Forecasting Severe Weather can be tricky business

                            Issued 245 pm CDT Fri Jul 12th

The potential for severe thunderstorms with damaging winds was rather high on Tuesday July 9th 2013 along the WI/IL border but did not develop as expected.  There were a few severe storms including 3 tornadoes in central WI but no severe weather was reported in the Milwaukee or Chicago areas. 

However, the very next day, Wednesday July 10th, featured a significant severe outbreak in the Ohio Valley where over 500 reports of severe weather were received.  This included several measured wind gusts of 80+ mph. 

This scenario does occur on occasion with severe thunderstorms and even winter storms.  The pattern becomes favorable over a period of a few days and sometimes is only realized on one of the days.  Sometimes the day before, sometimes the day after.  Since weather systems often move from west to east, if there is a delay, then you often see the severe weather a few states downstream or to the east.  This was the case.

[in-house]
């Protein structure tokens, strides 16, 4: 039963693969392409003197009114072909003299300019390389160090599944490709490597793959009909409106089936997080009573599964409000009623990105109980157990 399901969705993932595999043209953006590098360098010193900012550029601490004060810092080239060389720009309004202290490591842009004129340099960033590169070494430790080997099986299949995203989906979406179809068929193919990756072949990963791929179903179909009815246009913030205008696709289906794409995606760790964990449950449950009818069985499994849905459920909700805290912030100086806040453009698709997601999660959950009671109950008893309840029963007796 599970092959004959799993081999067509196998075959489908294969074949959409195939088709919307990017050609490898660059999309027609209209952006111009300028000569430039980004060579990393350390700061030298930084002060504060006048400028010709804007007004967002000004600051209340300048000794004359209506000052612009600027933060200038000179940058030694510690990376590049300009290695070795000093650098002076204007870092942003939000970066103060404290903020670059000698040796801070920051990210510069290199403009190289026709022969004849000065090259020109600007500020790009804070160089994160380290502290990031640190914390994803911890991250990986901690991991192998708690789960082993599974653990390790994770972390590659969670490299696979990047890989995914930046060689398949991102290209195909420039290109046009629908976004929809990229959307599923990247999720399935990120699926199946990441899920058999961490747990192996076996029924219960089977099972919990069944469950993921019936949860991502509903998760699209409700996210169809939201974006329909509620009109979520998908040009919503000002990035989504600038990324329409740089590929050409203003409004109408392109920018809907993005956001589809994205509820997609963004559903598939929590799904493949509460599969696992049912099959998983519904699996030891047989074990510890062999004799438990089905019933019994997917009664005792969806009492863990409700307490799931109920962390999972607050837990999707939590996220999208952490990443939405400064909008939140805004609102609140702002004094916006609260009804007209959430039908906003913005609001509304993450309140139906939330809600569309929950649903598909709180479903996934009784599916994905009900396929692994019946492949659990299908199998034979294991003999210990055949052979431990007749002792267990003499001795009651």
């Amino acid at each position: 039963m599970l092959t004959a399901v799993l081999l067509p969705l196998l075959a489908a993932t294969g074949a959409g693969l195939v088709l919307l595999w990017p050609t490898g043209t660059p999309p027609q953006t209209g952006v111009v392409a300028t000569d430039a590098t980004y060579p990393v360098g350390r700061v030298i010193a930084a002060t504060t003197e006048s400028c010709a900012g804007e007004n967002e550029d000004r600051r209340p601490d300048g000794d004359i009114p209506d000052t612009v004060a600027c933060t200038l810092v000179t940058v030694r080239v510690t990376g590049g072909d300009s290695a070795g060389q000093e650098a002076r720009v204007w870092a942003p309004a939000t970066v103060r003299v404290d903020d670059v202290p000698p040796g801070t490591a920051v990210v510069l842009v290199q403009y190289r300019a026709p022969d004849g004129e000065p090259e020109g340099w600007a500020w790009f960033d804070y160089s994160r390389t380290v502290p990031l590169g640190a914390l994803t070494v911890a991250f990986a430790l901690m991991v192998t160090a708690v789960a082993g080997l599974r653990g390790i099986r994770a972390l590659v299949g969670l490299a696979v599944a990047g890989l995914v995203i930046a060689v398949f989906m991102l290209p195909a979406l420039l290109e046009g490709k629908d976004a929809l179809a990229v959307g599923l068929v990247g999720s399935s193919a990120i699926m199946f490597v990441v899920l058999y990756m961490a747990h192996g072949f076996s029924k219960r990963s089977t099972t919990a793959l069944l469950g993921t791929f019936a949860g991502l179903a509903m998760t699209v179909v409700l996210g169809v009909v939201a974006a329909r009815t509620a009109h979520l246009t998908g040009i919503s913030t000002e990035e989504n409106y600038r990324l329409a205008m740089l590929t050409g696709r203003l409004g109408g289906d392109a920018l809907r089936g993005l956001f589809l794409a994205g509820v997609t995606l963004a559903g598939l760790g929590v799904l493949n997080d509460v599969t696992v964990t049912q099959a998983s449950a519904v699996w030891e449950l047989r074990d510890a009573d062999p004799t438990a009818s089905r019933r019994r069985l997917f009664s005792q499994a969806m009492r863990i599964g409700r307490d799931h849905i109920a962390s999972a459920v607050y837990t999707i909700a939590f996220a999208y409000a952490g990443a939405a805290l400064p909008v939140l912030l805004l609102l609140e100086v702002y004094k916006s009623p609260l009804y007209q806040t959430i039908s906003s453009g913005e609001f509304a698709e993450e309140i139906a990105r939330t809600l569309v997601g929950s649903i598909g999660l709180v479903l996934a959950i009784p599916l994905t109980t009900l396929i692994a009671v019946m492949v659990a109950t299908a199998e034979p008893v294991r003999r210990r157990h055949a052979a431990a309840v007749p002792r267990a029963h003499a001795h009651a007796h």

The images below show the observed severe weather on July 9th and July 10th and the associated Day 1 Storm Prediction Center severe weather outlooks.  Yellow areas indicate a Slight (SLGT) Risk (15% or greater probability of severe weather within 25 miles of a particular location).   

Jeff Craven,  Science and Operations Officer

National Weather Service Milwaukee/Sullivan WI 

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